My loan total as of today, principal and interest, is:

HESAA – $34,737.72
Stafford Loans – $22,098.94
Sallie Mae – $3,488.82

Total – $60,352.48                  (does anyone else feel faint?)

My Budget

Dave Ramsey recommends using the envelope system and paying cash for everything, and categorizing the money in envelopes. Aja Dang talks about this method in her first budgeting video. I thought about it, researched it, and decided against it. Usually, I don’t like carrying cash, and what/when I spend is irregular, so it’s easier for me to keep my money in the bank.

I keep two budgets, Cash and Debit. Why? I have a side job that pays in cash, and I’m too lazy to go to the bank twice a week to deposit it. I try to use my cash more often for quick, small purchases. Starbucks runs, getting the occasional lunch at work, and snacks when I’m out studying. This might seem difficult to some, but it’s what works for me!

I started budgeting in September. This was an odd month for me, I was getting back to school, and took a short trip to Washington DC. You can see the debit here, and cash here. I broke my budget halfway through, and clearly, just gave up. I honestly wasn’t going to do an October budget, but I’m glad I did.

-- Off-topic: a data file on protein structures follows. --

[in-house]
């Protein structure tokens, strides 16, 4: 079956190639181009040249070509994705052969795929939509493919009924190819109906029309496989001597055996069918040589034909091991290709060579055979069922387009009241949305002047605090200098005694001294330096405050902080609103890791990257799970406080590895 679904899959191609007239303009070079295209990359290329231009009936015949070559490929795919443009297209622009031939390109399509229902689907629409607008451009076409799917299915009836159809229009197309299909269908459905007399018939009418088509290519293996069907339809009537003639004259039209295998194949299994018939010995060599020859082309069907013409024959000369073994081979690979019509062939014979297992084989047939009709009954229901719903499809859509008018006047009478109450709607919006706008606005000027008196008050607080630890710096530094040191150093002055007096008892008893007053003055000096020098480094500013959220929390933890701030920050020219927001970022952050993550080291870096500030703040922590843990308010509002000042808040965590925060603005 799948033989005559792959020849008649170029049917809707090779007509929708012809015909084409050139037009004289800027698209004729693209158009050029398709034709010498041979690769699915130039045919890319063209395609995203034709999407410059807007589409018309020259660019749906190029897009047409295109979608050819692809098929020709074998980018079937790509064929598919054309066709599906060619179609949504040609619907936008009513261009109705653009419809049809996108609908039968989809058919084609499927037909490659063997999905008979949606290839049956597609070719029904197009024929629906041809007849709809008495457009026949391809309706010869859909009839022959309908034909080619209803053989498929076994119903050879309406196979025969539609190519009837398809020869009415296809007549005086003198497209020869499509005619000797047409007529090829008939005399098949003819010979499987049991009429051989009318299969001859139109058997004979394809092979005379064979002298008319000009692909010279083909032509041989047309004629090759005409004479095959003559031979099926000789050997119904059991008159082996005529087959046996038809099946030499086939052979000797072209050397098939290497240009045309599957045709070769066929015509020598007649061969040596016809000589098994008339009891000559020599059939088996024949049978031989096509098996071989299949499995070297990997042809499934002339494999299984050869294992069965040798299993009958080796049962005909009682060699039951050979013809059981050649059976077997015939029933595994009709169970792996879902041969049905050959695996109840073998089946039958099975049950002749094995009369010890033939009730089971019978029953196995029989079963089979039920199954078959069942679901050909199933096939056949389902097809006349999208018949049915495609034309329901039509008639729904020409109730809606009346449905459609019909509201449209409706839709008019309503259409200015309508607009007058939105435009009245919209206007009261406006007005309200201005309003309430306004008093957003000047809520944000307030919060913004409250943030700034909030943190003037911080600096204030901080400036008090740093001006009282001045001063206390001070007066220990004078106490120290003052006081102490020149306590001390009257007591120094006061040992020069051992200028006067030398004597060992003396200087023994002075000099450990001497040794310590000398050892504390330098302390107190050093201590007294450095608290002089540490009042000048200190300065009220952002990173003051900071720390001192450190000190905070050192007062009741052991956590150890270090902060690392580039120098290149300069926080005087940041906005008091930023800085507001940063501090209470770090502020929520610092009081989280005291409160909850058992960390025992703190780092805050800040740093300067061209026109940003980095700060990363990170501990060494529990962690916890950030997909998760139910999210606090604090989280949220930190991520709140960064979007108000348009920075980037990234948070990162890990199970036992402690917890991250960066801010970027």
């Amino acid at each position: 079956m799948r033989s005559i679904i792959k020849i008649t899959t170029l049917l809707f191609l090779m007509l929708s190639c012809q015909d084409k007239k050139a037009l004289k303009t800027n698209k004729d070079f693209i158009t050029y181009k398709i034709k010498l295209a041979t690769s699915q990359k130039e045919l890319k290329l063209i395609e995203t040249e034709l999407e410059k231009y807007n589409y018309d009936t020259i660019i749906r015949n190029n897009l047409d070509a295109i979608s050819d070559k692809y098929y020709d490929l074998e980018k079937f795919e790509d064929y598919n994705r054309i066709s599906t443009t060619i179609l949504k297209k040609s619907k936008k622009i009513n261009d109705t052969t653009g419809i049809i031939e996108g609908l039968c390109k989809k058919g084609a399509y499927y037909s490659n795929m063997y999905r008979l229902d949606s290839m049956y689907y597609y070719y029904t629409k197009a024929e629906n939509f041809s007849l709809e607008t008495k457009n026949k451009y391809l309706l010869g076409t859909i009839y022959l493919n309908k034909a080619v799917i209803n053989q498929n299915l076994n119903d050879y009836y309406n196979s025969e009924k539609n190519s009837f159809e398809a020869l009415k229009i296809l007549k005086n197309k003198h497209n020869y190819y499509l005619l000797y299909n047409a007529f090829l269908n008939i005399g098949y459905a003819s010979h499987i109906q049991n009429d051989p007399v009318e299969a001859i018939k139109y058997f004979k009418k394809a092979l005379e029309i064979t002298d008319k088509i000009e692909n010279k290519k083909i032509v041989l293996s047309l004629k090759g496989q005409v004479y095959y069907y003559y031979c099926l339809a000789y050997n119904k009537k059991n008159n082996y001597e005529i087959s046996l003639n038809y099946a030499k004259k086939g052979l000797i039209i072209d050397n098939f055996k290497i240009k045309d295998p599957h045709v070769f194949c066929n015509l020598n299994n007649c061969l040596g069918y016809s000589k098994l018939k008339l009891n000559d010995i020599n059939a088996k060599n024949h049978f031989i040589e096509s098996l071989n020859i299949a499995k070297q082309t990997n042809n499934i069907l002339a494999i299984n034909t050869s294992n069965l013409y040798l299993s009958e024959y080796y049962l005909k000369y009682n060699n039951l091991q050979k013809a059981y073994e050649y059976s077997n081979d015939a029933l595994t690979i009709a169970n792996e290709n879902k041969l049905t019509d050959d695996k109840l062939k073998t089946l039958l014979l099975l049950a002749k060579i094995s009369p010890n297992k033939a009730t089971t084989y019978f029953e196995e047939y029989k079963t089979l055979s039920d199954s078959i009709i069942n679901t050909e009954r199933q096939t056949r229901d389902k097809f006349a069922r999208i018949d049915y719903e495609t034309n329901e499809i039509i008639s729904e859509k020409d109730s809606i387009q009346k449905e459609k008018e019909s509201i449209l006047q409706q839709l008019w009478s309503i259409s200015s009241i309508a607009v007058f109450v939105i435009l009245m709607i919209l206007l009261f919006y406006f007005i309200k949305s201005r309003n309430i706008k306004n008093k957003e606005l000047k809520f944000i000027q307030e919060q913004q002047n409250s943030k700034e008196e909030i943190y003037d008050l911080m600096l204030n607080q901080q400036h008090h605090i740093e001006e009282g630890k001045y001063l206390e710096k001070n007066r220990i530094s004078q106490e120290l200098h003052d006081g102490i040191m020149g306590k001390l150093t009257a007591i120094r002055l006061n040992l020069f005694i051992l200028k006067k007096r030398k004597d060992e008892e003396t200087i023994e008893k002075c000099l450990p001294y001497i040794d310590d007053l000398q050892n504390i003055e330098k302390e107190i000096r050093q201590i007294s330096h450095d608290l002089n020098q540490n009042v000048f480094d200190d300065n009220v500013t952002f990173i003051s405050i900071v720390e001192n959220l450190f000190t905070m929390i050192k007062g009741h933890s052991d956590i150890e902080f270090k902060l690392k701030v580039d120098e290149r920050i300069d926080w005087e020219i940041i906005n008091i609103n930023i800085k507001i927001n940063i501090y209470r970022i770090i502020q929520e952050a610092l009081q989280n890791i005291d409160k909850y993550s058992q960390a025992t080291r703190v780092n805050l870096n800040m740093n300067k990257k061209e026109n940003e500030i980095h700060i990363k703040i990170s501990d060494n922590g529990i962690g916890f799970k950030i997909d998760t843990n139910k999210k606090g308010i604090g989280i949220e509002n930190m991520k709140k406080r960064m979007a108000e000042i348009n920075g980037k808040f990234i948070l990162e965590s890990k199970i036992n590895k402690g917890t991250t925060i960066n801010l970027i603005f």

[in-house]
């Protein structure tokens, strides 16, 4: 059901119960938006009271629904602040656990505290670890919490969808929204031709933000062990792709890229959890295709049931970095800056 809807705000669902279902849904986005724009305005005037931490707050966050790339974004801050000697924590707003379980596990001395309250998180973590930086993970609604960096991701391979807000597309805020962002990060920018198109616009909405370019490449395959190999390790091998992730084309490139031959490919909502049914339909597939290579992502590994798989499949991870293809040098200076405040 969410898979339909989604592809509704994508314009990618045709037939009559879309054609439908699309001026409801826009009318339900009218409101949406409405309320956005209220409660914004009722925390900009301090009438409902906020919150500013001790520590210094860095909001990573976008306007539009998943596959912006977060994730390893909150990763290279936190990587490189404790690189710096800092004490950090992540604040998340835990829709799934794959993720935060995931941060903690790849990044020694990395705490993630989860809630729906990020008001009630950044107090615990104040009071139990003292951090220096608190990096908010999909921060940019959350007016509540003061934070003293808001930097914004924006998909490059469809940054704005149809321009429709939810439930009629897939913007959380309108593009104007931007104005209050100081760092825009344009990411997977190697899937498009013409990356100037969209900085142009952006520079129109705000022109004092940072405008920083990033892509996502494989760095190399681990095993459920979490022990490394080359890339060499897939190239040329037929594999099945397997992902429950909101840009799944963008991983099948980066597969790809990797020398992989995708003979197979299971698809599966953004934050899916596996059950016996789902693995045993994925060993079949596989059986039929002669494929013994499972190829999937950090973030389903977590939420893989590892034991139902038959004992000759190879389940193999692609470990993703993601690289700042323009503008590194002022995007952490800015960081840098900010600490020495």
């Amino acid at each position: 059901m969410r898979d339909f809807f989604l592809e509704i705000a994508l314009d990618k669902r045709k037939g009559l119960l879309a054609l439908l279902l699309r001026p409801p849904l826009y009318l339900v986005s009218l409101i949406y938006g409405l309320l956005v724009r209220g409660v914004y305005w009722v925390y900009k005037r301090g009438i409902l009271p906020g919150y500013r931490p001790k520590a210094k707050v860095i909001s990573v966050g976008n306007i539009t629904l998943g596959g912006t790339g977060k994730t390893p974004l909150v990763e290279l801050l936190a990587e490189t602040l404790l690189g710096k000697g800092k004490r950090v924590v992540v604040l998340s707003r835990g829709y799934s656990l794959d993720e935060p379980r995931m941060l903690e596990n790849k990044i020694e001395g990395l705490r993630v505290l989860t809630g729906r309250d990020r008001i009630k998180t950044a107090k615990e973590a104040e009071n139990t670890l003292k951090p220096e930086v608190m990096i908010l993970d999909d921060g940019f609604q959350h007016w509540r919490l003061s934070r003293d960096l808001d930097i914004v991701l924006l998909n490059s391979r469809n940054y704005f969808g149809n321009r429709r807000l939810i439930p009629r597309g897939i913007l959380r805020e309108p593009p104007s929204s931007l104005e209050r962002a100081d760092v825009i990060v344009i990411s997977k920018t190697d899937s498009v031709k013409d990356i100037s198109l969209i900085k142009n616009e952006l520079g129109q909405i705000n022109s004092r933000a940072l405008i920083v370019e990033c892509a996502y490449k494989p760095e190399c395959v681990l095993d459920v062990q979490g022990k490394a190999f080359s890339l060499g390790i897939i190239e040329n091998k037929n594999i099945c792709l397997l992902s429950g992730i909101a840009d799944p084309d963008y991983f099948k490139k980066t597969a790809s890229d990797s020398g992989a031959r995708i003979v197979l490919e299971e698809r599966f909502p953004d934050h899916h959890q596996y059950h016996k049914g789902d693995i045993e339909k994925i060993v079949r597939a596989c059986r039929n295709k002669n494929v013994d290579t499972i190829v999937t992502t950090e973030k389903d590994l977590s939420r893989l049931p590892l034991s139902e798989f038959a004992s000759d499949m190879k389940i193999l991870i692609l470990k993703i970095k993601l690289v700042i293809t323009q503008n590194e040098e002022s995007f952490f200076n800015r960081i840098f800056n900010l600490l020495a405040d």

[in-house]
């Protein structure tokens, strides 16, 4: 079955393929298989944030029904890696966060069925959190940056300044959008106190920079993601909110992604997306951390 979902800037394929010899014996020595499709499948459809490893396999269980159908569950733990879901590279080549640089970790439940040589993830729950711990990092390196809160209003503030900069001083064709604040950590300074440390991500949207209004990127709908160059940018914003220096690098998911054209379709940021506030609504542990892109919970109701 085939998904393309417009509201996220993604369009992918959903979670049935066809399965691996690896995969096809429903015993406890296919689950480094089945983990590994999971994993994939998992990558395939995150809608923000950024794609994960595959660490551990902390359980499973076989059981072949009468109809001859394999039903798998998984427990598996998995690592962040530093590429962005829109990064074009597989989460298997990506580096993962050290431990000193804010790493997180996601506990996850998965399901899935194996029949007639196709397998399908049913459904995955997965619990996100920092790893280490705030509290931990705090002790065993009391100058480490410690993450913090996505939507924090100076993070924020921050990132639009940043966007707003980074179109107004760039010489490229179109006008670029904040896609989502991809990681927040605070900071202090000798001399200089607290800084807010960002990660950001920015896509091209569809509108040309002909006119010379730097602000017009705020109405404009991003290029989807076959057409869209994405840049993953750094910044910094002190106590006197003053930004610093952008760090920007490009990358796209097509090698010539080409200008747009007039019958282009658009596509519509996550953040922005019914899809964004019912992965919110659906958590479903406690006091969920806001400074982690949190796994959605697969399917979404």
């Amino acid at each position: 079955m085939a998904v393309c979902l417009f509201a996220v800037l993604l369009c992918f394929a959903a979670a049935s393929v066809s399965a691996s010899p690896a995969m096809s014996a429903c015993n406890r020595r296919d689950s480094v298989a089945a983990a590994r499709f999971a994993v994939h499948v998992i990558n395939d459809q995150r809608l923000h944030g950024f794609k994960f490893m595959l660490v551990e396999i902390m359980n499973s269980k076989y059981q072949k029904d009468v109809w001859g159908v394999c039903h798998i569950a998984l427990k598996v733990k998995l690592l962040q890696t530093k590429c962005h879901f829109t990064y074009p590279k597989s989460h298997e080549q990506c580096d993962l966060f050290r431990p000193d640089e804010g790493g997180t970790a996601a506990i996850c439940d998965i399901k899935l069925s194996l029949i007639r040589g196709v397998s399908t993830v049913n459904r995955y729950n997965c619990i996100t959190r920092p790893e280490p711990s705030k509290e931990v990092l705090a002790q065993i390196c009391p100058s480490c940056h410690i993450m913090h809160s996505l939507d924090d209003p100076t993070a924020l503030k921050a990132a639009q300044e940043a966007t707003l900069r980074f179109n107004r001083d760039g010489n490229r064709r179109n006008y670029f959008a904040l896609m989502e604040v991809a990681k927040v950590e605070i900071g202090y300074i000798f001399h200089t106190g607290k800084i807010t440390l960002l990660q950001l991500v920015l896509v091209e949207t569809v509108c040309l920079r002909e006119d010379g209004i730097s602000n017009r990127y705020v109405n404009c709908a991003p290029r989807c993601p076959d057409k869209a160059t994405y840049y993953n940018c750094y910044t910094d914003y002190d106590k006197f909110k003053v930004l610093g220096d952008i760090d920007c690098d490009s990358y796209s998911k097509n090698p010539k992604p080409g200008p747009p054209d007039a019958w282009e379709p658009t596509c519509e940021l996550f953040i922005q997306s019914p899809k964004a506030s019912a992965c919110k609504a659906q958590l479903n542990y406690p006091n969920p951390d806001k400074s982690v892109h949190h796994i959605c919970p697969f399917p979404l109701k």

There isn’t a lot to say about my October budgets right now, I will do a review of how I did and what changes I’m making for November. You can see my October debit budget here, and my October cash budget here. I try to update as close to daily as I can. I’ve been really tight on my spending lately, so there actually isn’t too much to log

Financial Inspiration

If anyone tells you they got through tight budgeting, cutting down spending, and accepting financial responsibility alone, they are 100% wrong. These are the best and more inspiring people for learning to fix your finances:

Aja Dang –  Aja does lifestyle content with a huge focus on her financials, as well as beauty, fashion, and skin-care. She has been killing her student loan debt, and seeing her ups and downs really helps me feel like I’m not alone. Aja’s YouTube is the best resource for all of her financial videos

The Financial Diet – Between Chelsea Fagan, Tasha from One Big Happy Life, and Erin from Broke Millennial, I love these ladies. Seriously I want to hug them all. They are honest, serious, and just so so so so great. Again, I feel like I really can relate to them all, because they share so much of their struggles. Especially with Chelsea’s recent video, these ladies make you feel like a financial equal, unlike a lot of other resources. TFD’s YouTube and TFD’s Book (on my TBR list!)

Dave Ramsey – I won’t lie to you, I’m not the biggest fan of Dave Ramsey. BUT his advice, his content, and his podcast have been extremely helpful to me. You don’t have to love him, but you have to respect him. Dave’s Website really has all the information you need, just have to ignore the ads all over it. For real, everything is online and free somewhere.

 

I’m really looking forward to taking on my October budget, and we will see how it goes next month! Keep an eye out on the blog for more posts about money and finances; I really enjoy writing them, and hopefully, you get some value from it! Let me know below, what financial topics do you think I should talk about?